In fact, I think social media is actually making people less social, and here’s why. I begrudgingly put up a Facebook page a few months back because CRN has a page and I thought it was important for me to link to it. I was told that I would get a rash of invites from high school friends wanting to connect (which I did), but I was reticent to mix my private life with my professional life.
Three months into the process, I reach out less than before because I am getting these updates on Facebook. I may know more about a broader group of contacts, but it certainly isn’t making me more social. It is actually making me lazy in terms of making real emotional connections with real friends. What’s more, it is turning me into a voyeur with my other “friends” -- who are really just acquaintances. (C’mon, you, too, must have checked out photos of old high school classmates. It can’t only be me.)
Apparently, I have sort of an odd approach when it comes to LinkedIn as well. I have been using LinkedIn for years, but I have been careful about whom I accept as a connection. I wanted this to be my personal place to connect with business professionals. I don’t have 500-plus connections, but it has been purposeful.
Recently a 20- or 30-something social media consultant told me I needed to connect always and often. I resisted because I thought I knew best how to manage my contacts. But I realized I was making assumptions about someone else and their connections. And perhaps the least likely person may be someone who can help me solve a business problem.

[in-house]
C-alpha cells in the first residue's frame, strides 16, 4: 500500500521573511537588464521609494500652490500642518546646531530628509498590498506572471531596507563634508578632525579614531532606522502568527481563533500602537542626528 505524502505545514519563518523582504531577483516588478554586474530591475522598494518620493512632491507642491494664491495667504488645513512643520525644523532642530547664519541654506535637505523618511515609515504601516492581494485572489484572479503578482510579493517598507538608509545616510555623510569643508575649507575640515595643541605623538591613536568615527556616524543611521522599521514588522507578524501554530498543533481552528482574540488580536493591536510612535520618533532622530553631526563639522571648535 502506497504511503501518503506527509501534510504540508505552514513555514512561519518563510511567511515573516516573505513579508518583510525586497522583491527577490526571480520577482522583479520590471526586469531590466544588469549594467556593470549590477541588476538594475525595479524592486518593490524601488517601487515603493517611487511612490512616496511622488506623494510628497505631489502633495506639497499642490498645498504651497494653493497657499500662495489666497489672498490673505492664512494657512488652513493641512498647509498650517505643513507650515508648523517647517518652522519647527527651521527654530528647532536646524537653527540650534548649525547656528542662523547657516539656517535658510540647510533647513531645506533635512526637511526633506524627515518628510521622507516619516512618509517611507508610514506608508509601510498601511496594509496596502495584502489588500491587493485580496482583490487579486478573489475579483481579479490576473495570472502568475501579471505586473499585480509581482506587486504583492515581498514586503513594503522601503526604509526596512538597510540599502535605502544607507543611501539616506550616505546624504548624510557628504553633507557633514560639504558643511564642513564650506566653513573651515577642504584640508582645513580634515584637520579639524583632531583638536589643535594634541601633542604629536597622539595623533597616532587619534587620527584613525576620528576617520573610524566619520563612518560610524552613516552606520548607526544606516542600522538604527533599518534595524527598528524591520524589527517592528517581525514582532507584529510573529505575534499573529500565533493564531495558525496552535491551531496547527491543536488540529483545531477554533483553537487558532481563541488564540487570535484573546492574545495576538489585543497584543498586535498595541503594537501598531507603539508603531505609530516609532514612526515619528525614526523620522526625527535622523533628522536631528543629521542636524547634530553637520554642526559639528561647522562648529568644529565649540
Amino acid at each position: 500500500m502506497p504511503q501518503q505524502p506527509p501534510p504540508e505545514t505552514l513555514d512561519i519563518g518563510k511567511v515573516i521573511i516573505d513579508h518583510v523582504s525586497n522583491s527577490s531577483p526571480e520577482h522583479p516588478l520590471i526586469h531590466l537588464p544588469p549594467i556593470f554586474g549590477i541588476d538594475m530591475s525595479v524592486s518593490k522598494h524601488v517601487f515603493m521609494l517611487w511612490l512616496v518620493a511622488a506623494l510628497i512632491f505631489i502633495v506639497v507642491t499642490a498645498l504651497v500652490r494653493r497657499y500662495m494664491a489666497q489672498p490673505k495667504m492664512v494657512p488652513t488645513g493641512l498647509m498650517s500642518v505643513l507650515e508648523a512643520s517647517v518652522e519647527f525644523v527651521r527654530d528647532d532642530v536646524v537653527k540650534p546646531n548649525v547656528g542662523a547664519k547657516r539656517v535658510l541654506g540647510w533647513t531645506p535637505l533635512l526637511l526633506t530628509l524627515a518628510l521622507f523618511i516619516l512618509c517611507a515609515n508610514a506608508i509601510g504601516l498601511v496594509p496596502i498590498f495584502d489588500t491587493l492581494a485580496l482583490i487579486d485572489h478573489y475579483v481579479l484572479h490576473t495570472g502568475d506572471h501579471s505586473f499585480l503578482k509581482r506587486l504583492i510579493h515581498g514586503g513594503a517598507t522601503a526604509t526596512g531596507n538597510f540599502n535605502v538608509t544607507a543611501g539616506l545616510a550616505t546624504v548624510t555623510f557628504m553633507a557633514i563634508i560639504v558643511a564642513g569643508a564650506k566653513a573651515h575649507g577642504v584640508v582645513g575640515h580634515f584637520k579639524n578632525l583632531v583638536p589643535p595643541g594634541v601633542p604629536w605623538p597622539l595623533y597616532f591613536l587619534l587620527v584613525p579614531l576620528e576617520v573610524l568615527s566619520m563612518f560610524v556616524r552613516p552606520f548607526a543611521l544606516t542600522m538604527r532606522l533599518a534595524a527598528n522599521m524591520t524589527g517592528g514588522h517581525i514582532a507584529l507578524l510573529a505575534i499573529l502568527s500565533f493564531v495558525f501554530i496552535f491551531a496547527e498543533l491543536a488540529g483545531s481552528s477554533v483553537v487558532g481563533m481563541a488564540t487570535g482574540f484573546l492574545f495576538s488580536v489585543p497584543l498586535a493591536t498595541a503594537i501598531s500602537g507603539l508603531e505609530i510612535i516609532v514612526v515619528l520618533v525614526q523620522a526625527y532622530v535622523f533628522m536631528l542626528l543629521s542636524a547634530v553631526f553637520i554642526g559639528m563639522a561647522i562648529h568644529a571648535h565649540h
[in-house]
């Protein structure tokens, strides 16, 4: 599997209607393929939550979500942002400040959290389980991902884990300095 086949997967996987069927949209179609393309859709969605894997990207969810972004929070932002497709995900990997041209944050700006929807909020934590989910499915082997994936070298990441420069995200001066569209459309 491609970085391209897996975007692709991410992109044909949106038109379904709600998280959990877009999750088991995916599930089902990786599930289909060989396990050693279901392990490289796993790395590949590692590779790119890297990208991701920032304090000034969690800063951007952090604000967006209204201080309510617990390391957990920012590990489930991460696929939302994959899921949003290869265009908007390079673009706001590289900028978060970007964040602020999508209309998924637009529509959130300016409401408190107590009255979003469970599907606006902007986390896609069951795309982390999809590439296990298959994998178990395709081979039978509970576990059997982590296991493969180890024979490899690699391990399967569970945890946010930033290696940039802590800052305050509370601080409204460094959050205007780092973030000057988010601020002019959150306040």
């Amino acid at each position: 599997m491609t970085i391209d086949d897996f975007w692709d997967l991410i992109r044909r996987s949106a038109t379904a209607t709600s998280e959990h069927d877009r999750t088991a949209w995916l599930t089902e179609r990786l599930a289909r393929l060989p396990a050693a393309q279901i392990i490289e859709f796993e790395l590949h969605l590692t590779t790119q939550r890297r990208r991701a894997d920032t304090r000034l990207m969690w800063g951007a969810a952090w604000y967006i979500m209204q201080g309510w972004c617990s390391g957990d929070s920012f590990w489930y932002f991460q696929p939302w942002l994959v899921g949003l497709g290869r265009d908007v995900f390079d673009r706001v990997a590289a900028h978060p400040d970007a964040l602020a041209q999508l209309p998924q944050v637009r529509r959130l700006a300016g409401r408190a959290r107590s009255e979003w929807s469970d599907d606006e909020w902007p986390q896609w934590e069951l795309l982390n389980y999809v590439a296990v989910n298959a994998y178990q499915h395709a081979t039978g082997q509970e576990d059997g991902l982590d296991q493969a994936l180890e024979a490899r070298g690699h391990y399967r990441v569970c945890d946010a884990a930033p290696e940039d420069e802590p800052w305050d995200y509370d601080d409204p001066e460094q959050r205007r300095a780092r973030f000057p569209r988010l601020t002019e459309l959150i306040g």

I have also come to realize that the longer I stick my head in the sand, the farther behind I become. Case in point: Twitter is starting to look like a foreign language to me. I know I must Tweet more so that I understand how the next generation is using technology.
Now back to the getting “old” part. I remember the Windows 3.0 launch. My first feature story was about migrating from 286 to 386 machines. It really doesn’t seem that long ago we were getting faxed press releases and there was no such thing as a browser, never mind Google. I have evolved with technology, but I remember life without it. For the 20-somethings, technology and the Web is a way of life.
Our CRN Community Editor Brian Kraemer is a 20-something, and he thinks a lot differently about social media than I do. He says that social media is his heads-up display that keeps him abreast of the news and information. It comes to him and he can turn it on or off. In fact, he jokes with his friends that they have already had half a conversation when they meet in person because of social media. And then they can pick up the conversation live. My friends never say that to me.
As the older-generation business leaders, we need to understand their mind-set. They are the future. And whether you like it or not, they are using social media in the workplace. The onus is on you to understand the capabilities, listen to how they are using it and then bring your business acumen to apply it to your business model.
While I have been dipping my toe into social media and this new way of thinking, I am now going to dive in. I encourage you to do so as well.